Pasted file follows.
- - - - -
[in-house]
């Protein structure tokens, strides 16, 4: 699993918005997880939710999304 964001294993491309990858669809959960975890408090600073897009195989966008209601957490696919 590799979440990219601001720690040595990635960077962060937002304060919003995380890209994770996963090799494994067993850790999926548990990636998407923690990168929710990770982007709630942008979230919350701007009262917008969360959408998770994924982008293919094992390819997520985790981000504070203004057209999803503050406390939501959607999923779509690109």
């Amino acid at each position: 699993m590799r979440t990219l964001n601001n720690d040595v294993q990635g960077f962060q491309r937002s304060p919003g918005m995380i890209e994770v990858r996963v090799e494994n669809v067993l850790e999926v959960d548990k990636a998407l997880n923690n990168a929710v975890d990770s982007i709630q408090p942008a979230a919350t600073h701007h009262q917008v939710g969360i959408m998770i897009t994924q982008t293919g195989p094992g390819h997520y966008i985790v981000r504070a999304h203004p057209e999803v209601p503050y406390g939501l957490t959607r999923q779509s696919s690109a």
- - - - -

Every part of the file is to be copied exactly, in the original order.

[in-house]
């Protein structure tokens, strides 16, 4: 699993918005997880939710999304 964001294993491309990858669809959960975890408090600073897009195989966008209601957490696919 590799979440990219601001720690040595990635960077962060937002304060919003995380890209994770996963090799494994067993850790999926548990990636998407923690990168929710990770982007709630942008979230919350701007009262917008969360959408998770994924982008293919094992390819997520985790981000504070203004057209999803503050406390939501959607999923779509690109």
């Amino acid at each position: 699993m590799r979440t990219l964001n601001n720690d040595v294993q990635g960077f962060q491309r937002s304060p919003g918005m995380i890209e994770v990858r996963v090799e494994n669809v067993l850790e999926v959960d548990k990636a998407l997880n923690n990168a929710v975890d990770s982007i709630q408090p942008a979230a919350t600073h701007h009262q917008v939710g969360i959408m998770i897009t994924q982008t293919g195989p094992g390819h997520y966008i985790v981000r504070a999304h203004p057209e999803v209601p503050y406390g939501l957490t959607r999923q779509s696919s690109a």